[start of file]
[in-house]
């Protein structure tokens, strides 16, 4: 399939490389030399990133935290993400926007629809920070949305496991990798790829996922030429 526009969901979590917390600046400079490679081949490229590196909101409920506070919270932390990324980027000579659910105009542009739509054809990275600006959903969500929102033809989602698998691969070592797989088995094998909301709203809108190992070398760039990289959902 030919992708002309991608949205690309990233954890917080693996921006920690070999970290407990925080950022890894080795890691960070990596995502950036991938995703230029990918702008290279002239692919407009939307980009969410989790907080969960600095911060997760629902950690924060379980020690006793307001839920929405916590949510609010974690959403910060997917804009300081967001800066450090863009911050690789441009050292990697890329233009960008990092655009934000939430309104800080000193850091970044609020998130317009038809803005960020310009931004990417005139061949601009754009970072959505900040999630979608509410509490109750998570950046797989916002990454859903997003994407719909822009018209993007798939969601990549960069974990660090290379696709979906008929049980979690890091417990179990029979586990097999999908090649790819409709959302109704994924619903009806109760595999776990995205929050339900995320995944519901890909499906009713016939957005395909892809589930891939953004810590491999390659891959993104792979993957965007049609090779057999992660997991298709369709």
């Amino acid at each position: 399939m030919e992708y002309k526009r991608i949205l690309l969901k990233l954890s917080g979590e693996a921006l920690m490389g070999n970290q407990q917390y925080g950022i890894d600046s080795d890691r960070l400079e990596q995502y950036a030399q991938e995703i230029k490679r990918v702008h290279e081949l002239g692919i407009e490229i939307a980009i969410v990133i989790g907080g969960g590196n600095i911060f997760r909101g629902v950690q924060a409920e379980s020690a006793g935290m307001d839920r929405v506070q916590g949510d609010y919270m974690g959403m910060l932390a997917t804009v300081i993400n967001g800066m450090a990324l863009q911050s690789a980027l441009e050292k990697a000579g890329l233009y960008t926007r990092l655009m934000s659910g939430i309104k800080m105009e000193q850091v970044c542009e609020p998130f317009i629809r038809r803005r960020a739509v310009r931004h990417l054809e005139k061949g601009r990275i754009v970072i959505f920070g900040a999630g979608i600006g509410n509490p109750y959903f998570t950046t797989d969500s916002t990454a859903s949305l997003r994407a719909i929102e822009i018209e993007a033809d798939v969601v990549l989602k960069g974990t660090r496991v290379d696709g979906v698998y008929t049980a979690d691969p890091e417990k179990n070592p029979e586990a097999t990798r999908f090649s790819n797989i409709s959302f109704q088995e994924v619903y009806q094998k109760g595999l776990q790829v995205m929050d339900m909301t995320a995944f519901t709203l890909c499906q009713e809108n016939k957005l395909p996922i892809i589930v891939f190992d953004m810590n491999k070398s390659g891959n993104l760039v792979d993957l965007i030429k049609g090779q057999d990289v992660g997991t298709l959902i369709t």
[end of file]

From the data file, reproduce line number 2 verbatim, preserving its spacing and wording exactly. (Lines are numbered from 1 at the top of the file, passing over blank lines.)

């Protein structure tokens, strides 16, 4: 399939490389030399990133935290993400926007629809920070949305496991990798790829996922030429 526009969901979590917390600046400079490679081949490229590196909101409920506070919270932390990324980027000579659910105009542009739509054809990275600006959903969500929102033809989602698998691969070592797989088995094998909301709203809108190992070398760039990289959902 030919992708002309991608949205690309990233954890917080693996921006920690070999970290407990925080950022890894080795890691960070990596995502950036991938995703230029990918702008290279002239692919407009939307980009969410989790907080969960600095911060997760629902950690924060379980020690006793307001839920929405916590949510609010974690959403910060997917804009300081967001800066450090863009911050690789441009050292990697890329233009960008990092655009934000939430309104800080000193850091970044609020998130317009038809803005960020310009931004990417005139061949601009754009970072959505900040999630979608509410509490109750998570950046797989916002990454859903997003994407719909822009018209993007798939969601990549960069974990660090290379696709979906008929049980979690890091417990179990029979586990097999999908090649790819409709959302109704994924619903009806109760595999776990995205929050339900995320995944519901890909499906009713016939957005395909892809589930891939953004810590491999390659891959993104792979993957965007049609090779057999992660997991298709369709």